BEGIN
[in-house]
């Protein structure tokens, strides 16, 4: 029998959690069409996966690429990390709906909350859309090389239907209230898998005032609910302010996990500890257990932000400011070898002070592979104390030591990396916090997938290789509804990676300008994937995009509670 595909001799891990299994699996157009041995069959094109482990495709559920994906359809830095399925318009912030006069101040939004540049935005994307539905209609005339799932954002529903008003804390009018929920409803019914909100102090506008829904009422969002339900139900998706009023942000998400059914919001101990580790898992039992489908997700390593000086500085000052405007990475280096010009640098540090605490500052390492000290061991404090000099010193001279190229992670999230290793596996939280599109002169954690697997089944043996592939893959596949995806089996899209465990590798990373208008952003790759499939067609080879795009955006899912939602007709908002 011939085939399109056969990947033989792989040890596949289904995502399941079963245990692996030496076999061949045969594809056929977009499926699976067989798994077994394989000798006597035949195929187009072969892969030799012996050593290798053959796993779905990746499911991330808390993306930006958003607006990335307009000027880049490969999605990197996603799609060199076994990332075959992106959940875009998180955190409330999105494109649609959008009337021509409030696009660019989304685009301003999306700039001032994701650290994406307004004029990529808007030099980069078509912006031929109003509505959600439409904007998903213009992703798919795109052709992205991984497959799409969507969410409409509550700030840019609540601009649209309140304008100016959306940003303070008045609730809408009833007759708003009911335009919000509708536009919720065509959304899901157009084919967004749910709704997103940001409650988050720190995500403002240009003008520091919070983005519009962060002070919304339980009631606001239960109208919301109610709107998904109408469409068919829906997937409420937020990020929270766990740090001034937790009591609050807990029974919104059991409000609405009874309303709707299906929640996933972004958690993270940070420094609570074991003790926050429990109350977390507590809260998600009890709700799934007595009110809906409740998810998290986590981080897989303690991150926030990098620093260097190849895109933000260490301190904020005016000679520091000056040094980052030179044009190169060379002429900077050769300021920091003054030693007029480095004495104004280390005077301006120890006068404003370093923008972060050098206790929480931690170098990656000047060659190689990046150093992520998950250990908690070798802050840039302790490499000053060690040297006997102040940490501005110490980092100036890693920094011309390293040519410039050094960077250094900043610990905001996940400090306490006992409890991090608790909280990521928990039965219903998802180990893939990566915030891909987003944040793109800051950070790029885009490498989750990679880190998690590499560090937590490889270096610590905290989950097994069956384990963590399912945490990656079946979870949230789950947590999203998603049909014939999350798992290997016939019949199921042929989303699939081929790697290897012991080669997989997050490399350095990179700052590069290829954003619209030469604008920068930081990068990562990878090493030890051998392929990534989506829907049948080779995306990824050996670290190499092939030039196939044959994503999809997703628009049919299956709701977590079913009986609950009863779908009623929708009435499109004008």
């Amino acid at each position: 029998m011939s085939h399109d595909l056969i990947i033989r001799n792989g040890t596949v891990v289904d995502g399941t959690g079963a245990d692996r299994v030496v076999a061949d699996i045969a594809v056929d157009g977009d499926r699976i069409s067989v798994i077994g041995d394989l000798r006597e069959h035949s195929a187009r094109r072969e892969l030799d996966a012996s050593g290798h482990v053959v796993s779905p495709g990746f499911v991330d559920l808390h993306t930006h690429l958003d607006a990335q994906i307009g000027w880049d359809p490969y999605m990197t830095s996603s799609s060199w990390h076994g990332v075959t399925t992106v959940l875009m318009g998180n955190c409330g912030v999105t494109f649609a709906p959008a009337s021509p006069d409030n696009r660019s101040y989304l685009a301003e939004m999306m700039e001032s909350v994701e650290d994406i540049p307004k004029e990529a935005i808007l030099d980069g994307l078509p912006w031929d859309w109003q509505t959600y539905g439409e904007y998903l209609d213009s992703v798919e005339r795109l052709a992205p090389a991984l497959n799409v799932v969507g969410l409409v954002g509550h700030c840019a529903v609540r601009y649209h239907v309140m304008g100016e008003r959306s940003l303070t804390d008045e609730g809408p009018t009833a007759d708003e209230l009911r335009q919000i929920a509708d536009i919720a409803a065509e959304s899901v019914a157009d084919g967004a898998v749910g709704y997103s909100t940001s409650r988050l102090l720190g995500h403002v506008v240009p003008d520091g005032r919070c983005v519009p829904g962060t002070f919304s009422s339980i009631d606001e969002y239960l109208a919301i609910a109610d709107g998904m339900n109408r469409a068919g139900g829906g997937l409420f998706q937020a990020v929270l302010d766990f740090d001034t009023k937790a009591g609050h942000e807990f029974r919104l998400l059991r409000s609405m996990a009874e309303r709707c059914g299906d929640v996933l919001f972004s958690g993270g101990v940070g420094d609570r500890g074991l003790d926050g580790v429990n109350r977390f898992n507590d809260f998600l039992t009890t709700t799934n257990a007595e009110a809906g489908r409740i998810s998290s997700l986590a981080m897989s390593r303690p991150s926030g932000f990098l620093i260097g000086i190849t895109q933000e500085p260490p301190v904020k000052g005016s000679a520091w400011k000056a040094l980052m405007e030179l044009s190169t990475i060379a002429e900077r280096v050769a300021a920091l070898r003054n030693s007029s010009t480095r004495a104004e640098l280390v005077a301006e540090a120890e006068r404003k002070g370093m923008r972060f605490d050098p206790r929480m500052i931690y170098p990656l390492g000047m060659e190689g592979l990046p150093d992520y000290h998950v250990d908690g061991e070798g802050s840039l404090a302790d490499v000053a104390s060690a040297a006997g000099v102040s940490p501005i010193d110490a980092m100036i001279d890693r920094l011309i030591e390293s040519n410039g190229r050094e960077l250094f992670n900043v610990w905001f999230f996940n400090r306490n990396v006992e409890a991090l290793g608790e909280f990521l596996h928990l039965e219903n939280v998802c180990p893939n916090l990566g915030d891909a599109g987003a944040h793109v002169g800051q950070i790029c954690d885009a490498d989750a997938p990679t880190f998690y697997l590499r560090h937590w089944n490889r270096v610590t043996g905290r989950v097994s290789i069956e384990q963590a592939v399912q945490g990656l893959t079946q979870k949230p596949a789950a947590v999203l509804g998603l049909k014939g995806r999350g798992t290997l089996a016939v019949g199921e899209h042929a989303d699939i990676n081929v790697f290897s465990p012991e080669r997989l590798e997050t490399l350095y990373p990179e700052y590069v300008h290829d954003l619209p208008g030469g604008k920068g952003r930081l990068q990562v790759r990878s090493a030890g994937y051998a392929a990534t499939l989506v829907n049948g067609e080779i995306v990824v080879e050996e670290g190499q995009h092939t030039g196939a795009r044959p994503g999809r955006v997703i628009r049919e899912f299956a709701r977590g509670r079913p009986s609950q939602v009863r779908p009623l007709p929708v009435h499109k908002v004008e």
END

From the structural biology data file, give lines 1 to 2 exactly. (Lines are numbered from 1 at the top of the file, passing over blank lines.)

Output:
[in-house]
């Protein structure tokens, strides 16, 4: 029998959690069409996966690429990390709906909350859309090389239907209230898998005032609910302010996990500890257990932000400011070898002070592979104390030591990396916090997938290789509804990676300008994937995009509670 595909001799891990299994699996157009041995069959094109482990495709559920994906359809830095399925318009912030006069101040939004540049935005994307539905209609005339799932954002529903008003804390009018929920409803019914909100102090506008829904009422969002339900139900998706009023942000998400059914919001101990580790898992039992489908997700390593000086500085000052405007990475280096010009640098540090605490500052390492000290061991404090000099010193001279190229992670999230290793596996939280599109002169954690697997089944043996592939893959596949995806089996899209465990590798990373208008952003790759499939067609080879795009955006899912939602007709908002 011939085939399109056969990947033989792989040890596949289904995502399941079963245990692996030496076999061949045969594809056929977009499926699976067989798994077994394989000798006597035949195929187009072969892969030799012996050593290798053959796993779905990746499911991330808390993306930006958003607006990335307009000027880049490969999605990197996603799609060199076994990332075959992106959940875009998180955190409330999105494109649609959008009337021509409030696009660019989304685009301003999306700039001032994701650290994406307004004029990529808007030099980069078509912006031929109003509505959600439409904007998903213009992703798919795109052709992205991984497959799409969507969410409409509550700030840019609540601009649209309140304008100016959306940003303070008045609730809408009833007759708003009911335009919000509708536009919720065509959304899901157009084919967004749910709704997103940001409650988050720190995500403002240009003008520091919070983005519009962060002070919304339980009631606001239960109208919301109610709107998904109408469409068919829906997937409420937020990020929270766990740090001034937790009591609050807990029974919104059991409000609405009874309303709707299906929640996933972004958690993270940070420094609570074991003790926050429990109350977390507590809260998600009890709700799934007595009110809906409740998810998290986590981080897989303690991150926030990098620093260097190849895109933000260490301190904020005016000679520091000056040094980052030179044009190169060379002429900077050769300021920091003054030693007029480095004495104004280390005077301006120890006068404003370093923008972060050098206790929480931690170098990656000047060659190689990046150093992520998950250990908690070798802050840039302790490499000053060690040297006997102040940490501005110490980092100036890693920094011309390293040519410039050094960077250094900043610990905001996940400090306490006992409890991090608790909280990521928990039965219903998802180990893939990566915030891909987003944040793109800051950070790029885009490498989750990679880190998690590499560090937590490889270096610590905290989950097994069956384990963590399912945490990656079946979870949230789950947590999203998603049909014939999350798992290997016939019949199921042929989303699939081929790697290897012991080669997989997050490399350095990179700052590069290829954003619209030469604008920068930081990068990562990878090493030890051998392929990534989506829907049948080779995306990824050996670290190499092939030039196939044959994503999809997703628009049919299956709701977590079913009986609950009863779908009623929708009435499109004008």